HOWEVER, i WOULD LIKE THE THESIS STATEMENT BY TOMMOROW EVENING.
Final Paper Assignments Information:
You will be required to complete a five-stage paper.
Topic Selection: The topic of your project is to be arranged in consultation with the instructor by the second week of class. The paper must fall within the purview of this course, that is, it must be related to some aspect of the intersection of law, morality, and war. It may cover the theoretical and/or practical connections between the existence of law and the conduct of war, or look into the status of morality regarding the violence of war in international relations and politics. This is particularly poignant in the post-Hiroshima era.
Here are some ideas you may want to consider:
You may look at the legal or moral problems posed by either contemporary warfare in the nuclear age or traditional warfare. Is there a role for (U.S.) Constitutional law in war or in the resolution of disputes? Does international law play a role? When is military intervention justified in the amelioration of, or end of, conflicts? Is there a tension between those who would punish war crimes, especially since Nuremberg, and those who hope to reconcile adversaries?
Religion and ideology play a major role in the ways people see war. Eli Weisel wrote that God died in the eyes of a young boy at Auschwitz. In other words, how can we explain the existence of evil if there is divine presence in the world? What do our contemporaries think about this matter? Countries always justify their wars against enemies, but does morality have to play a role? How do our readings in this course illuminate the connections between law, morality, and war?
Thesis Statement: Choose a topic based on the above information and write a thesis statement summarizing the main argument you will be making in your final paper. This may change as you move forward, but it will be your general road map.
Annotated Bibliography: Provide a list and brief description of at least six sources that you have identified for the paper. Two of these must be a primary source document and two must be an academic journal article. These should be specific sources, not just places where you can find sources. The goal here is to see that you have dug in a bit and actually found something that pertains to the issue you will be researching. Annotated bibliographies should be submitted via the Assignments Folder.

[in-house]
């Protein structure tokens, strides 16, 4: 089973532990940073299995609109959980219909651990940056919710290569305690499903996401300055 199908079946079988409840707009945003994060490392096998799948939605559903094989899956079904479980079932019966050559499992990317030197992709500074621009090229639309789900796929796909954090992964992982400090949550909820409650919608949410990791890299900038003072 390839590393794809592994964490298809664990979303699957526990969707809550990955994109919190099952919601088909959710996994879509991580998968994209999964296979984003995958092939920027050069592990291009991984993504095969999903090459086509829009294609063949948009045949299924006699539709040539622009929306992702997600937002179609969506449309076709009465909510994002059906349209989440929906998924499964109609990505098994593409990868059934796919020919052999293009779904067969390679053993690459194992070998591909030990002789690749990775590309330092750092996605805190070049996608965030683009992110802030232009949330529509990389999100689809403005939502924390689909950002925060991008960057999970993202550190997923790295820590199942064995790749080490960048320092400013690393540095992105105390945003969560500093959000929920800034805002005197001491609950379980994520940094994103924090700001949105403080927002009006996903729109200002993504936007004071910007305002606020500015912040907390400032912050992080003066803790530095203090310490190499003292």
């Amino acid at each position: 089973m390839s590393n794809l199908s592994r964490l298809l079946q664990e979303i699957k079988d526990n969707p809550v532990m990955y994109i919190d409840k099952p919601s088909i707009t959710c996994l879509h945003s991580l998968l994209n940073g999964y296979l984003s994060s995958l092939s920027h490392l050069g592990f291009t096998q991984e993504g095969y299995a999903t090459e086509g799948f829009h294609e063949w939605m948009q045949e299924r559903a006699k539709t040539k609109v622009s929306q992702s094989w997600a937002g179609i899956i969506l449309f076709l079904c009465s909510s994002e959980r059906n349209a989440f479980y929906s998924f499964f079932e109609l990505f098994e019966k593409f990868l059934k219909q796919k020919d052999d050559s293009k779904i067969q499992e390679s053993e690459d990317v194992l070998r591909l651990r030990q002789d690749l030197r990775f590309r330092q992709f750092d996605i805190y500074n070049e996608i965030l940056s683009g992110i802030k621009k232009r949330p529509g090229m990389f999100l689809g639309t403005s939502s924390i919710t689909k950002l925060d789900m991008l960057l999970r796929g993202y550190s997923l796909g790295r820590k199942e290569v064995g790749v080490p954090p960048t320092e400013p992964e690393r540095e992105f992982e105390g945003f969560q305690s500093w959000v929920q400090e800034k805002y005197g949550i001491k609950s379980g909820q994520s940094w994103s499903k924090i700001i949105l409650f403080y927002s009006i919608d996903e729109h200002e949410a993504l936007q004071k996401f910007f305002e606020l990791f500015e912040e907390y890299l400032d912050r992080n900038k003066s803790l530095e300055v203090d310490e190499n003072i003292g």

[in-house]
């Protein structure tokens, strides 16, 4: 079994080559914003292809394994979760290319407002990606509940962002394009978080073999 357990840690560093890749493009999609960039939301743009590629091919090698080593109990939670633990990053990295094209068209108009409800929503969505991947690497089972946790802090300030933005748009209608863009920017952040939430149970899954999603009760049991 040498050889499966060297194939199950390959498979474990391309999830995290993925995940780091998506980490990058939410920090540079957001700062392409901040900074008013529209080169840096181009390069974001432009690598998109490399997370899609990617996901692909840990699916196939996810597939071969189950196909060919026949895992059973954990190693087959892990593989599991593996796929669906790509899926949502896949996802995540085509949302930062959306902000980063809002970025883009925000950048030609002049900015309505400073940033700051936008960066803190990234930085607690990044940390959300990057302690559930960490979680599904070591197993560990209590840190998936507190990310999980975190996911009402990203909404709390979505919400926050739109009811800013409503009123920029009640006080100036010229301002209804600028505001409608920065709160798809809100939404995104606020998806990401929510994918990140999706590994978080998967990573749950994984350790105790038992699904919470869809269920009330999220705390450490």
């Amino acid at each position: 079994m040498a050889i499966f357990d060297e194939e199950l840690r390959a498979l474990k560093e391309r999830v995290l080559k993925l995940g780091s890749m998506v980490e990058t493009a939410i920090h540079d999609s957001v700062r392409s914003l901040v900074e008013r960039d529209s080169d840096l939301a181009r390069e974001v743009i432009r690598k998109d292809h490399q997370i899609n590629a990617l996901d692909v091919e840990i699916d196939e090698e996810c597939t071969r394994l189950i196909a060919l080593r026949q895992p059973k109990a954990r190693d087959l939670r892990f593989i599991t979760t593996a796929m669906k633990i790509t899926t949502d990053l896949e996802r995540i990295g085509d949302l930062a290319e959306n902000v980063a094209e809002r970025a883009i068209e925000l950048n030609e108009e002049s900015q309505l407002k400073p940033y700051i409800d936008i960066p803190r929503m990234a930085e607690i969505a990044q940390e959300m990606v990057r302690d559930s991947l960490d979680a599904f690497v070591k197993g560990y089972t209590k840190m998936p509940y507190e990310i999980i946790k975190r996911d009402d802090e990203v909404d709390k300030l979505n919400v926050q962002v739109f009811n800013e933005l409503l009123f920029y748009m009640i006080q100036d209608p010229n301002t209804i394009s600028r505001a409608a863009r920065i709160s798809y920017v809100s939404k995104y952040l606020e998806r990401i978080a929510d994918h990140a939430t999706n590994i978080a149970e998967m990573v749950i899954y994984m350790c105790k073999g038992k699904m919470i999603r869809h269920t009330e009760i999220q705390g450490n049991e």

If you are unfamiliar with annotated bibliographies, this guide may be useful:
Abstract: Prepare a short abstract (less than one page) with a brief overview of your paper and a summary of the main arguments of your paper.
Final Paper: The final paper must contain eight-ten full pages of content, double-spaced, with standard 1inch margins and 12-point standard font. You must use APA or Chicago/Turabian style for citations. All papers must use a minimum of 10 sources: five primary and five secondary sources. You may use the sources assigned for this course, but you may not count them toward the minimum sources for your project. At least two of your secondary sources must be academic journal articles.
Your paper should have a minimum of 10 sources, five primary and five secondary sources. (If you are unfamiliar with this distinction, check out the information here: http://owl.english.purdue.edu/workshops/hypertext/ResearchW/resource.html.) Restrict your sources to newspaper articles from major national and international papers, published journals and magazine articles, academic sources, and websites from major organizations and government agencies. Course materials may be used as a reference, but it does not count toward the minimum number of sources. Encyclopedias and dictionaries are not appropriate sources for college level work. Online sources are fine, but they must be authoritative sources. Wikipedia, About.com, and other nonacademic websites are not acceptable sources. (Bear in mind that anyone can submit an article to Wikipedia.)
If you are unsure about how to determine whether an online source is a good one, the Online Writing Lab at Purdue University has an excellent resource guide: http://owl.english.purdue.edu/handouts/research/r_evalsource4.html. If you still have doubts as to whether a source is acceptable, send your instructor an e-mail.
Citations: All direct quotes from any source must be in quotation marks or indented and identified as a quotation in APA or Chicago/Turabian format. If you have questions about how to do this, consult the reference guides at UMUC's Effective Writing Center. In addition, anytime you use information from a source, even if it is not a direct quote, you must include the source.
When you use quotations in your paper, you must cite the source, using the standard APA or Turabian format. The general rule of thumb for the ratio of original writing to quotes is at least four lines of analysis for any line that you quote. For the most part, you should paraphrase your sources, instead of quoting directly. Remember, as well, that you must cite your source for any sections that are paraphrased or from which you used specific information. Generally speaking, unless the paragraph consists solely of analysis or your own opinion, you should be citing a source (or sources) at the end of the paragraph.
|Due By (Pacific Time)
||04/19/2015 12:00 am